How’s it go then? Despite it having done 1800km, we couldn’t undertake performance testing because I managed to lose the Q-Starz timing gear (still not quite sure how). Folk won’t care much anyway; this is built to cruise rather than blitz, the single-cam two-valve per cylinder heads optimised for slugging away which it does reasonably well, though it didn’t quite ace our coast road torque test. It’s not happy doing anything less than about 60km/h in sixth. But it is miserly on fuel, for much the same reason, its simple architecture. Figure on 3.5L/100km when at a constant throttle on the highway, with an average of under 5.0L/100km if you don’t rev it out too much.
Overseas, folk rave about the handling and ride of this machine, but that wasn’t quite my experience. The long single seat is quite plush and plenty roomy enough but progress really isn’t that spectacular, despite a riding position that’s similar to that of a naked bike, only with the pegs set a bit further forward. I’ve often found twin-shock machines less pliant than those with monoshocks but there you go; they’re there for the look primarily.
Big bumps aren’t handled that well; you need to take the weight on your feet to prevent your back taking a hit. Through lumpy corners the Roamer also has a tendency to wallow, a situation partly remedied by inflating the rear tyre to the correct air pressure but not ameliorating it entirely. That’s a pity because this bike has plenty more ground clearance than most cruisers, and that’s the result of the Roamer having a shorter wheelbase. Through smoother bends, the bike is much sweeter, leaning over neatly with not much effort and holding a line well. The big narrow 19-inch front wheel helps both with ground clearance and with changes of direction. So it’s quite fun on smooth runs, especially if you can keep your pace up a bit to avoid the bar tingling or settle back and cruise at 90 or so instead, making sinuous roads more up this bike’s alley.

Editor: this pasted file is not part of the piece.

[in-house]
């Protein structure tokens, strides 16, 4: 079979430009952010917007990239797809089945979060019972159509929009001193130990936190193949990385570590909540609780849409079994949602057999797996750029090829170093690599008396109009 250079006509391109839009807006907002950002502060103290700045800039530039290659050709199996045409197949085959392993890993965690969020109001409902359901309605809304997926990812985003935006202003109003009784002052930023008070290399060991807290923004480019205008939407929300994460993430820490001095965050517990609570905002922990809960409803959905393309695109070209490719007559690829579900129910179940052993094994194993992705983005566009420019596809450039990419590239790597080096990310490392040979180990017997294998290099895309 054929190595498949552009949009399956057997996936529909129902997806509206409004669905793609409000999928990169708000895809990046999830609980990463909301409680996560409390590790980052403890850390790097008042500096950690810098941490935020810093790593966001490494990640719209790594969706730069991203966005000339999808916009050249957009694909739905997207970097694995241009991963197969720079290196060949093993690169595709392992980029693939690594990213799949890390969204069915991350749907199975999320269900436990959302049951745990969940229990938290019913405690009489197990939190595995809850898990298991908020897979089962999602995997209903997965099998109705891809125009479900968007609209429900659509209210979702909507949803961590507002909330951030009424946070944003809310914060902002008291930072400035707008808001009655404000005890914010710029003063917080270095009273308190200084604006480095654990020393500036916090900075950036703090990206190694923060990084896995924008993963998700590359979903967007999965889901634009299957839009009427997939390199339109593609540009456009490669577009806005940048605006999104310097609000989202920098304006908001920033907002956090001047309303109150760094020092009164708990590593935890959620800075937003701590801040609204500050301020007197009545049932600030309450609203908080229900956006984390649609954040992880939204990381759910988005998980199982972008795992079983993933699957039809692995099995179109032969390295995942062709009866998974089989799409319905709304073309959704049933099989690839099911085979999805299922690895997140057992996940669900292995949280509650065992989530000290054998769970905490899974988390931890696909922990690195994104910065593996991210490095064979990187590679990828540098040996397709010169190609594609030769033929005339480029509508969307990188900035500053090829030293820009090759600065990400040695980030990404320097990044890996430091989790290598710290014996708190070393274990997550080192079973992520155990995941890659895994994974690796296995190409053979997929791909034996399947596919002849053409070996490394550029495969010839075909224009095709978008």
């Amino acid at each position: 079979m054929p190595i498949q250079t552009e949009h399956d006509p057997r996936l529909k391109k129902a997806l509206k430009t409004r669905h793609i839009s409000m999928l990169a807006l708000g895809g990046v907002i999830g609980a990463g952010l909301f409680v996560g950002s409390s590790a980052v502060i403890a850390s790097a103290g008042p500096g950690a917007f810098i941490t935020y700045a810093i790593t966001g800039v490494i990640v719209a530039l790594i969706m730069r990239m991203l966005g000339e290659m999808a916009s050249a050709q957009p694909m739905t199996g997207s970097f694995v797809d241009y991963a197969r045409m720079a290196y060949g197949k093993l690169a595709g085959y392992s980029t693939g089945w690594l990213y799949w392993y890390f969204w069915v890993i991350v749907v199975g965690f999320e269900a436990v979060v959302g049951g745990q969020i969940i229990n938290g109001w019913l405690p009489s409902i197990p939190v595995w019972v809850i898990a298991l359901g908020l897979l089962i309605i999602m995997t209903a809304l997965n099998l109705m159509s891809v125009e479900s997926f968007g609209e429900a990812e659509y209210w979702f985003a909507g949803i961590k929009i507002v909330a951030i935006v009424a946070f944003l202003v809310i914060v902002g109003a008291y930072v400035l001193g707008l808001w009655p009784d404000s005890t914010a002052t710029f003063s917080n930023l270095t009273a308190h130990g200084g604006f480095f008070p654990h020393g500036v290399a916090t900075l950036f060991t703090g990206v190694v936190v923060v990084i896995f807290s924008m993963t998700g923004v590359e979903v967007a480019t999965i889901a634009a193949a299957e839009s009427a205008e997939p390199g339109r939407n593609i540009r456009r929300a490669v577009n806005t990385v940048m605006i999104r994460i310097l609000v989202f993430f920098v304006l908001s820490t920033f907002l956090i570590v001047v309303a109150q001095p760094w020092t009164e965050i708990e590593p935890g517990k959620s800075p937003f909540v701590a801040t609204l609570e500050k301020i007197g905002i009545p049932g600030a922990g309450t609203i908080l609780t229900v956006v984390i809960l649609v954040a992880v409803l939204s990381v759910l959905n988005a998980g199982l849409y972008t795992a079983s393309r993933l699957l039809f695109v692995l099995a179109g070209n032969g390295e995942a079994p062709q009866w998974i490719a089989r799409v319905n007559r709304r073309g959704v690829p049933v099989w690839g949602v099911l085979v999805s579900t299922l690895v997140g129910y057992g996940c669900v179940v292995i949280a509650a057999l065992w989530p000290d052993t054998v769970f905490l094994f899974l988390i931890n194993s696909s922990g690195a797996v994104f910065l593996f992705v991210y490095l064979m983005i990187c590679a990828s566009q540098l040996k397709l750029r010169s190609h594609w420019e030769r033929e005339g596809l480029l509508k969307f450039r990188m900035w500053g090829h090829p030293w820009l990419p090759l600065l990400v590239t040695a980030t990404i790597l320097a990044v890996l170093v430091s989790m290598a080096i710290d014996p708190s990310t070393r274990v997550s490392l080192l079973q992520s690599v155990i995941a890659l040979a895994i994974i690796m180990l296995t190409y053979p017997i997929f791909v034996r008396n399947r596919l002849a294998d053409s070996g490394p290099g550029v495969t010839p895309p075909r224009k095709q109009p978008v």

Is it better in town situations? Somewhat, though fourth gear is best at 50km/h, given its dislike of low engine revs. The riding position is better for commuting rather than open road going where you’re more at the mercy of the wind.
Is this a great looker in a retro sense? The guys at the office weren’t so convinced, but it grew on me and easily beats predecessors like Nevada on the aesthetics front. Big heads sticking up either side of the tank are characteristic Guzzi, as is shaft drive on the right hand side. At a roadside cafe with a gaggle of other mainly Japanese bikes, (older) folk only had eyes for the Italian. Perhaps they had memories of the Le Mans 850, not that capacity is writ large anywhere on the new bike.
Weighing 200kg, Moto Guzzi has seen fit to retain a single disc up front, with a four-piston caliper and it works well enough, more particularly when used in tandem with the rear brake; and then it stops in reassuringly quick fashion. I’d probably fit an adjustable brake lever were it mine. Even used alone, the front brake has plenty of bite. And not only is ABS part and parcel of the electronics set-up but there’s also three-stage traction control.
So how does this compare with the similarly priced Triumph Street Twin? I’d forego the shaft drive happily. I not only prefer the look of the Trumpy but the engine has more torque, and vibrates less, the shift mechanism is easier, and it has more secure handling and ground clearance. It’s largely similar to the Roamer for spec (no rev counter, but ABS and TC) while it manages to be a better ride for $1000 less. Not a cruiser in a strict sense, sure, but it’s still a better machine.
|Model||Moto Guzzi V9 Roamer||Price||$16,990|
|Engine||853cc, air-cooled, fuel injected, V2, 41kW/62Nm||Drivetrain||6-speed, shaft drive|
|0-100km/h||n.a. sec||100-0km/h||n.a. m|